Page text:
OTTAWA Canada's Liberals crowned charismatic rising political star Justin Trudeau as their party leader on Sunday, relying more on hope and a youthful image than on experience and substance to contest seven years of Conservative rule.
The 41-year-old son of the swashbuckling former Prime Minister Pierre Elliott Trudeau, Justin won a convincing 80 percent of the votes cast by party supporters over the five remaining candidates.
Trudeau had imitated U.S. President Barack Obama in campaigning largely on a message of hope, and he said detailed policy pronouncements will come later, ahead of a federal election due in 2015.
"Canadians want to be led, not ruled. They are tired of the negative and divisive politics of (Prime Minister) Stephen Harper," he told an Ottawa rally where the results were announced. His wife and young children later joined him on stage.
Within minutes of his victory, the Conservative Party put out a statement seeking to define him as not yet ready to govern.
"Justin Trudeau may have a famous last name, but in a time of global economic uncertainty, he doesn't have the judgment or experience to be prime minister," Conservative director of communications Fred DeLorey said.
Trudeau will be the Liberals' seventh leader in the last decade, including two interim bosses, compared with just two leaders between 1919 and 1958.
That reflects the harder times facing the party, which ran Canada for two-thirds of the 20th century.
In the 2011 election, the Liberals fell to third place for the first time, behind the Conservatives on the right and the New Democrats on the left.
But opinion polls show a Liberal Party led by Trudeau would overtake both the NDP and the Conservatives, amid voter fatigue with the ruling party.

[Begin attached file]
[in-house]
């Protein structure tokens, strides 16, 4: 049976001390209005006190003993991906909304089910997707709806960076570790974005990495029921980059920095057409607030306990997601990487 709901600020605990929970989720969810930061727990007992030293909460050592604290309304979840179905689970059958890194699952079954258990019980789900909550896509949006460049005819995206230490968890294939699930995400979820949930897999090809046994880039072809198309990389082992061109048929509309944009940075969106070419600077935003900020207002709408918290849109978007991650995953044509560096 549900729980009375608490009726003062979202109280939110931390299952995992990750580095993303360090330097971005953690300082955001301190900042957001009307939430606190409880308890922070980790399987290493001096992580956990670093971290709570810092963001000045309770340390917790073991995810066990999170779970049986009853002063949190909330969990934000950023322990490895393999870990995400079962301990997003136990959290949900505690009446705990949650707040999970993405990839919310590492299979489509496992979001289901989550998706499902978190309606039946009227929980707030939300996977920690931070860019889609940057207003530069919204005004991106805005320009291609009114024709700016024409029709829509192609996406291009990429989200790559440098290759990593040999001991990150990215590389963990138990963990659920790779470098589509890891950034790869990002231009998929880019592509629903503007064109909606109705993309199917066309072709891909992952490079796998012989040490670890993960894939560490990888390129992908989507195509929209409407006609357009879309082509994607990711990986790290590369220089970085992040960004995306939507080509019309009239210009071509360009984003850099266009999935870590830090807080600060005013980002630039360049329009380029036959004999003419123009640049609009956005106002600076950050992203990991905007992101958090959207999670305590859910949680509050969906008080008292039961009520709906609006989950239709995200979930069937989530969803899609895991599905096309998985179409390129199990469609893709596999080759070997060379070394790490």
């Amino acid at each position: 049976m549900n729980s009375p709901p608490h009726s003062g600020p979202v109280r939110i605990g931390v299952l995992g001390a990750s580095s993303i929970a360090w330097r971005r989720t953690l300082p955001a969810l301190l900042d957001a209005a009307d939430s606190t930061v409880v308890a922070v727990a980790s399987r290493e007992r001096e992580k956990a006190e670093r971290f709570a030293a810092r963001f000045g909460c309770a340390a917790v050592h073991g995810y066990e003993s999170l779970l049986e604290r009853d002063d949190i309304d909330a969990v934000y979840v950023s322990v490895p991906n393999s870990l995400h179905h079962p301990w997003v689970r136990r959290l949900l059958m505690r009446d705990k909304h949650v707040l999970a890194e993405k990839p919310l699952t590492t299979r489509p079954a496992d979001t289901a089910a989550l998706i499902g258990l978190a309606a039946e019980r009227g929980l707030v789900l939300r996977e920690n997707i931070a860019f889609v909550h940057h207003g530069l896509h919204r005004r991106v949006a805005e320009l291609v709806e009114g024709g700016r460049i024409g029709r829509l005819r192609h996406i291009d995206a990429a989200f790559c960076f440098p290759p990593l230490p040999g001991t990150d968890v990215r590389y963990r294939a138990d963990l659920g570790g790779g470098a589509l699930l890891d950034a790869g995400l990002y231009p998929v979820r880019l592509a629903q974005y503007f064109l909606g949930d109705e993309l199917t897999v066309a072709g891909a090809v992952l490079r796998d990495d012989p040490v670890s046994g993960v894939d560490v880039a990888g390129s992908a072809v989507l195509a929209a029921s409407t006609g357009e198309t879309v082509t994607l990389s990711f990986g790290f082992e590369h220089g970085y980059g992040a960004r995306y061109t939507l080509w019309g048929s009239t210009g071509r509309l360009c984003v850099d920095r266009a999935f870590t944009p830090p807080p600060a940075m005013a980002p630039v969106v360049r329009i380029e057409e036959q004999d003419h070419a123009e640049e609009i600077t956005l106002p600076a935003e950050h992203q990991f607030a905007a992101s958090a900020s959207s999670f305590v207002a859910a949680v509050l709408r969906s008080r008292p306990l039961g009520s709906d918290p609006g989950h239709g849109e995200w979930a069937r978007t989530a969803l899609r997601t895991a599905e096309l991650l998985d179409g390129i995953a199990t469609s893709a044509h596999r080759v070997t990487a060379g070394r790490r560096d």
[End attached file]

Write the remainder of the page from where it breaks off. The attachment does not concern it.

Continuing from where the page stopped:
"What Justin Trudeau is benefiting from is probably having the right message at the right time in terms of a swing back to less hyperbole and negativism," said Nik Nanos of polling firm Nanos Research.
Trudeau, a former teacher who was elected to Parliament in 2008, is 12 years younger than Harper and 17 years younger than Thomas Mulcair, leader of the NDP.
LEAD IN POLLS
A Nanos survey distributed on Thursday had Trudeau eclipsing Mulcair on most leadership indicators and coming within striking distance of Harper. And a Nanos poll released on Friday had the Liberals ahead of the Conservatives 35.4 percent to 31.3 percent, with the NDP way back at 23.6 percent.
"Today marks the beginning of the end of this Conservative government," former Liberal Prime Minister Jean Chretien, who won three straight majority governments, declared ahead of the announcement of Trudeau's election.
In addition to a battle against the Conservatives, Trudeau and NDP leader Thomas Mulcair will fight over who is best placed to claim the votes to the left of the Conservatives.
It was partly thanks to the splitting of the vote on the center and left between their two parties that Harper was able to win three successive elections since 2006.
Mulcair, at the end of his party's policy convention in Montreal, reiterated on Sunday his rejection of any cooperation with the Liberals in the next election. He noted the Liberals had walked away from a 2008 pact to form a coalition government with the NDP and with the support of the separatist Bloc Quebecois.
"It was the Liberals who went back on their word," he said. "They're not reliable."
Reporters pressed Mulcair repeatedly on how he would try to counter the Liberals under Trudeau.
He said the fact that the Liberals were on their seventh leader in 10 years showed they had "major problems."
"We're a government-in-waiting," Mulcair said. "We're the only ones who have stood up to Stephen Harper. We're the only ones who can replace him."
On Sunday afternoon, in what Mulcair said was an effort to reach beyond the NDP's base, the party eliminated from its constitution a declaration that progress "can be assured only by the application of democratic socialist principles," though it gave a nod to the NDP's "democratic socialist traditions."
In his acceptance speech, Trudeau focused mostly on generalities, saying the Conservatives did not believe that it was possible to make things better.
"Work hard, stay focused on Canadians. A better Canada is always possible and together we will build it," he said.
He favors legalization of marijuana and some form of carbon pricing. He opposes the Northern Gateway pipeline to take oil from Alberta to British Columbia, on the grounds that it would cross pristine wilderness, but does not oppose the Keystone XL pipeline to the United States.
He also proposes to change Canada's electoral system to allow voters to register their second and third choices.
(Reporting by Randall Palmer; Editing by Janet Guttsman, Jackie Frank and Eric Beech)